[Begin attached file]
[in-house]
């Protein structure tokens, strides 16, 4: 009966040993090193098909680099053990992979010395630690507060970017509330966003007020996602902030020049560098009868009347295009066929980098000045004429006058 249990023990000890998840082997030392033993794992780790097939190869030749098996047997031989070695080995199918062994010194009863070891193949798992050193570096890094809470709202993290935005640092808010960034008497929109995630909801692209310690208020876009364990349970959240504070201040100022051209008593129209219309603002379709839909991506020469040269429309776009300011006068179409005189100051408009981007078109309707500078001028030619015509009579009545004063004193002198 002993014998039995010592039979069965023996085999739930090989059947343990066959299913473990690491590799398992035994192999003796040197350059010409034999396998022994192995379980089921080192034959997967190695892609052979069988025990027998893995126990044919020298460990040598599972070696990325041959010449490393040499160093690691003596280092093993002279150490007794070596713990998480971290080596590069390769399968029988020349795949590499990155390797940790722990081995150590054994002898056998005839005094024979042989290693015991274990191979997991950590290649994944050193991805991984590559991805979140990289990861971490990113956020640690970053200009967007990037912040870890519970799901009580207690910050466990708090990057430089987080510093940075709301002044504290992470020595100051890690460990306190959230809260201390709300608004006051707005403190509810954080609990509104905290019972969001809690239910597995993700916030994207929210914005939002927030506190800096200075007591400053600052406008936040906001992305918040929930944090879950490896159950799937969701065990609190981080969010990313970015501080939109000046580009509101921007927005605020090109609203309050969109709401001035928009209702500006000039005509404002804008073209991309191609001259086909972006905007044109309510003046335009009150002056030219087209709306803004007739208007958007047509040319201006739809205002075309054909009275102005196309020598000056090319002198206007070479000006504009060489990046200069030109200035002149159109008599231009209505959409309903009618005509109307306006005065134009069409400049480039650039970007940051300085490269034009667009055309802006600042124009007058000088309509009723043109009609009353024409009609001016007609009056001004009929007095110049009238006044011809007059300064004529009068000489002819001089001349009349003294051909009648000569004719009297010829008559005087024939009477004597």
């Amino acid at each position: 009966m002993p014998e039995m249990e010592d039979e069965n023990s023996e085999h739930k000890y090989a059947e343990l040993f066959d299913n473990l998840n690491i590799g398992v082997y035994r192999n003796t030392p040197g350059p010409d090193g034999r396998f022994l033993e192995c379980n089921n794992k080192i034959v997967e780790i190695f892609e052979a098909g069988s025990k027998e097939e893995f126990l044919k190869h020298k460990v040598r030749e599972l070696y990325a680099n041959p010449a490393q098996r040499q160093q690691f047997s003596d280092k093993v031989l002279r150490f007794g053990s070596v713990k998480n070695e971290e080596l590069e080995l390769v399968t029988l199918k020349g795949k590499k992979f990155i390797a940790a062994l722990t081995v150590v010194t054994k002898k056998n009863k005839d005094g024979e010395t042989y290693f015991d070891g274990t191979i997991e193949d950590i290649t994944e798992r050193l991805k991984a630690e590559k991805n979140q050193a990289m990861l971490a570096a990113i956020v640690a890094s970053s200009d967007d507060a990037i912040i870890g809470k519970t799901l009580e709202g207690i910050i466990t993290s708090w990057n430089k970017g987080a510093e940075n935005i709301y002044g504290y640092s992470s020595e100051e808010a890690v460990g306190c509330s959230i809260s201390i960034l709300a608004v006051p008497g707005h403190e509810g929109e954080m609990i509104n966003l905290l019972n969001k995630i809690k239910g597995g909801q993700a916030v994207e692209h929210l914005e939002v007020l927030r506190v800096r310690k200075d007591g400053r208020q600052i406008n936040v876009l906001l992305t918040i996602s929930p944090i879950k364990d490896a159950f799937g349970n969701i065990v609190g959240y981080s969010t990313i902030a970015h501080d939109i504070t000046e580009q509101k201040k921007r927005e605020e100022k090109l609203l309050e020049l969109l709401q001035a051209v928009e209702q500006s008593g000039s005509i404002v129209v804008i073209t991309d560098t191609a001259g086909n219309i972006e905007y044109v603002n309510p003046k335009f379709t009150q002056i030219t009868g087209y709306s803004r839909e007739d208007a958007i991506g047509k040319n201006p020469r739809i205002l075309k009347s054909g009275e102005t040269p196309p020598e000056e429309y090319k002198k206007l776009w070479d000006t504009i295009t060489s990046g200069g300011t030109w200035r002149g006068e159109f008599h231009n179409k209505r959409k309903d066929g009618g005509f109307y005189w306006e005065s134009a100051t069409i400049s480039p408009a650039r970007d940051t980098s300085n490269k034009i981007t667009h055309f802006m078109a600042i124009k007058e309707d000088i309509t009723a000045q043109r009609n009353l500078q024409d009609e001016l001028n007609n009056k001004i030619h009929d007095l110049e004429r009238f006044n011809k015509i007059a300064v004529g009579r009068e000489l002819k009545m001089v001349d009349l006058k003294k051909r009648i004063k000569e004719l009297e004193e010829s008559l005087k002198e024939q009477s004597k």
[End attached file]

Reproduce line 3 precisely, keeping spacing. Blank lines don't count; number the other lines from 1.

């Amino acid at each position: 009966m002993p014998e039995m249990e010592d039979e069965n023990s023996e085999h739930k000890y090989a059947e343990l040993f066959d299913n473990l998840n690491i590799g398992v082997y035994r192999n003796t030392p040197g350059p010409d090193g034999r396998f022994l033993e192995c379980n089921n794992k080192i034959v997967e780790i190695f892609e052979a098909g069988s025990k027998e097939e893995f126990l044919k190869h020298k460990v040598r030749e599972l070696y990325a680099n041959p010449a490393q098996r040499q160093q690691f047997s003596d280092k093993v031989l002279r150490f007794g053990s070596v713990k998480n070695e971290e080596l590069e080995l390769v399968t029988l199918k020349g795949k590499k992979f990155i390797a940790a062994l722990t081995v150590v010194t054994k002898k056998n009863k005839d005094g024979e010395t042989y290693f015991d070891g274990t191979i997991e193949d950590i290649t994944e798992r050193l991805k991984a630690e590559k991805n979140q050193a990289m990861l971490a570096a990113i956020v640690a890094s970053s200009d967007d507060a990037i912040i870890g809470k519970t799901l009580e709202g207690i910050i466990t993290s708090w990057n430089k970017g987080a510093e940075n935005i709301y002044g504290y640092s992470s020595e100051e808010a890690v460990g306190c509330s959230i809260s201390i960034l709300a608004v006051p008497g707005h403190e509810g929109e954080m609990i509104n966003l905290l019972n969001k995630i809690k239910g597995g909801q993700a916030v994207e692209h929210l914005e939002v007020l927030r506190v800096r310690k200075d007591g400053r208020q600052i406008n936040v876009l906001l992305t918040i996602s929930p944090i879950k364990d490896a159950f799937g349970n969701i065990v609190g959240y981080s969010t990313i902030a970015h501080d939109i504070t000046e580009q509101k201040k921007r927005e605020e100022k090109l609203l309050e020049l969109l709401q001035a051209v928009e209702q500006s008593g000039s005509i404002v129209v804008i073209t991309d560098t191609a001259g086909n219309i972006e905007y044109v603002n309510p003046k335009f379709t009150q002056i030219t009868g087209y709306s803004r839909e007739d208007a958007i991506g047509k040319n201006p020469r739809i205002l075309k009347s054909g009275e102005t040269p196309p020598e000056e429309y090319k002198k206007l776009w070479d000006t504009i295009t060489s990046g200069g300011t030109w200035r002149g006068e159109f008599h231009n179409k209505r959409k309903d066929g009618g005509f109307y005189w306006e005065s134009a100051t069409i400049s480039p408009a650039r970007d940051t980098s300085n490269k034009i981007t667009h055309f802006m078109a600042i124009k007058e309707d000088i309509t009723a000045q043109r009609n009353l500078q024409d009609e001016l001028n007609n009056k001004i030619h009929d007095l110049e004429r009238f006044n011809k015509i007059a300064v004529g009579r009068e000489l002819k009545m001089v001349d009349l006058k003294k051909r009648i004063k000569e004719l009297e004193e010829s008559l005087k002198e024939q009477s004597k």